First, though, I spent the afternoon appraising at High Prairie Quilts in Parker. Jeanie, the owner, has a wide array of bolts, tools and patterns, including everything from calicoes to vintage looks to batiks. (Yes, of course I bought some fabric! I am a quilter, after all...)
The shop is full of ideas, including quilt samples (for classes and kits) ranging around the shop's perimeter, hung high on the wall. Some real beauties, too.
|What's your pleasure, quilt-wise...you'll find it here!|
Through the front door.
In her pickup truck.
My first thought was that an earthquake had struck. The next was that the roof fell in. We rushed out to find the lady, sitting perfectly still, in her truck with the motor still running. The doors to the classroom -- the same room I and Judi had been in, barely 20 min. before -- were gone. Shoot, the FRAME to the doors was gone. A huge gaping hole took their place.
All I could think was, "Thank God." If we had been in there, Judi would definitely have been hit. (Me too, probably.) If the lady had gone through the other pair of glass doors instead, she would have taken out three customers who were leaving...and another couple who were just coming in.
I had to meet guild members, so didn't find out what had happened. (I'd guess some sort of blackout. Poor lady.) When I drove past an hour later, plywood had been put up, and the Fire Department was gone.
* * * * * * * * * * * * * * * * * * * * * * * * ** * *** * *** * ** * ** * ** *** ** * * * * * * * * *
At night, the Common Threads girls and I had a long talk about Ruby...
Ruby McKim, an extraordinary quilt designer whose work ranged from 1916 to just before her death in 1976.
She not only designed and marketed all sorts of quilt series, from the Quaddy Quiltie (Thornton Burgess characters) to Alice in Wonderland and Peter Pan, but she also designed for the Kansas City Star, as well as McKim Studios, the company she owned with her husband. The McKims also sold American-made and imported dolls, as well as quilt kits and patterns through their catalog, "Designs Worth Doing."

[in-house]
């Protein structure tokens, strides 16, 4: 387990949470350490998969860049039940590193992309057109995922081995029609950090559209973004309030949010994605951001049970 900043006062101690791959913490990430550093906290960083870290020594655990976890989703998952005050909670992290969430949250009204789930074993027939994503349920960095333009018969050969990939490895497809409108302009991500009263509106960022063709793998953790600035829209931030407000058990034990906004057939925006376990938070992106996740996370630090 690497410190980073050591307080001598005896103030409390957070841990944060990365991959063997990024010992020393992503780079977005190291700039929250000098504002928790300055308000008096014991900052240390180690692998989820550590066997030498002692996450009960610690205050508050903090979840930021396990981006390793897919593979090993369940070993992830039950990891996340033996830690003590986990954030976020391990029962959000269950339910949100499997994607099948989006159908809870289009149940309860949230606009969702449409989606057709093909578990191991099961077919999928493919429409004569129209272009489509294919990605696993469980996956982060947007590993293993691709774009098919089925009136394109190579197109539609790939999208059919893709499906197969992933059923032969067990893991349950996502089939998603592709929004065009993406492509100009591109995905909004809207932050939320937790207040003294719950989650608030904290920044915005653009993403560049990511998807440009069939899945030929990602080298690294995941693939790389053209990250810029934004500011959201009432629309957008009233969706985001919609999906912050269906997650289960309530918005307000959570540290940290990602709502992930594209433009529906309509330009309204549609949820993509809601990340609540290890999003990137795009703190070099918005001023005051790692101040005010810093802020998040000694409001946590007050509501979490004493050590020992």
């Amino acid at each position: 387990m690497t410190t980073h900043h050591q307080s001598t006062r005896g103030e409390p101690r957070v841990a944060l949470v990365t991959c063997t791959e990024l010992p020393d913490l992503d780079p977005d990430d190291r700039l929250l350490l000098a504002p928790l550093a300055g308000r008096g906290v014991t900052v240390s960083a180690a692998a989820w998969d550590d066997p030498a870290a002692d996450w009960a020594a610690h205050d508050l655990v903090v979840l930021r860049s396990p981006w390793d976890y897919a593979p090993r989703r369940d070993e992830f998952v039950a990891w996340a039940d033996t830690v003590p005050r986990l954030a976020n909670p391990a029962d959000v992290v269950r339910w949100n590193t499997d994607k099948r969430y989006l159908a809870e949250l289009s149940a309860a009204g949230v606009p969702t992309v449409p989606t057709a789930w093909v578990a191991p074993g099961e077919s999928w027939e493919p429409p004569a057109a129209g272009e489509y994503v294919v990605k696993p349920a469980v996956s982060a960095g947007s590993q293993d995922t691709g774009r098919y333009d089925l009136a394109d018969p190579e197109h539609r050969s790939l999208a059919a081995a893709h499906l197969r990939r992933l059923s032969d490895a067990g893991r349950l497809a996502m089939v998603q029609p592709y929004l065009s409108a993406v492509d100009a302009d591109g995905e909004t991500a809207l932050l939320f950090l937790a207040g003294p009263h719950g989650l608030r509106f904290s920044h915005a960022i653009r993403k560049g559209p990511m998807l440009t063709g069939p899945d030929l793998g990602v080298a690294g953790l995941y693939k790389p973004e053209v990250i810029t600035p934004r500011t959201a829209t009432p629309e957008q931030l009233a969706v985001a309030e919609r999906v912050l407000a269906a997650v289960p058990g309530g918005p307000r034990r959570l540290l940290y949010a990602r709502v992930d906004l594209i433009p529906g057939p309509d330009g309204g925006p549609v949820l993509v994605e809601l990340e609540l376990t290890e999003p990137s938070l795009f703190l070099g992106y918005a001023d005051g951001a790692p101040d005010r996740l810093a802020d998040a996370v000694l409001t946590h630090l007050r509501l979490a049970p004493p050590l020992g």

(Ironically, she died in July of that year, in Independence, MO -- I will always wonder what she would have come up with to celebrate the Bicentennial.)
Want to learn more about this fascinating person, and her work?
A good starting point is Ruby's profile on the Quilter's Hall of Fame site. (She was inducted in the early 2000s.) But you'll want to spend the most time on Karen Alexander's fascinating (and thorough) coverage of the "Ruby McKim Revival," on the QHF blog.
Another McKim scholar, Jill Sutton Filo, took a long and loving look at McKim in her Roly-Poly Circus Quilt book. (These are selling at high prices on Amazon and Ebay, but we actually have two copies at more reasonable prices. Ask, and I'll pass on more information.)
For various versions of Ruby's Flower Garden and state flower quilts, see Tim Latimer's blog. (Boy, this guy has got it bad.)
And a long and loving look at various McKim series , interpreted mostly in quilt form, from Lynn's Quilts - Vintage and Antique blog.
You can always contact us at Brickworks for more info on Ruby, as well -- just write me:
And finally, there's Ruby's famous book, 101 Patchwork Patterns. This has been in print for many decades, and is easy to find. (Warning: Not all the pattern pieces work! You may have to do some drafting...Ruby did understand the basics of quiltmaking, and made quilts herself. Maybe she was in a hurry. Regardless, this is an inspirational pattern book.)
Ruby's granddaughter Merrily has resurrected McKim Studios, and is promoting Ruby's work. Stop by for a visit, and find out more. McKim Studios also sells a variety of Ruby's patterns, and gives a rich view of "Grammy" and her family's love for her.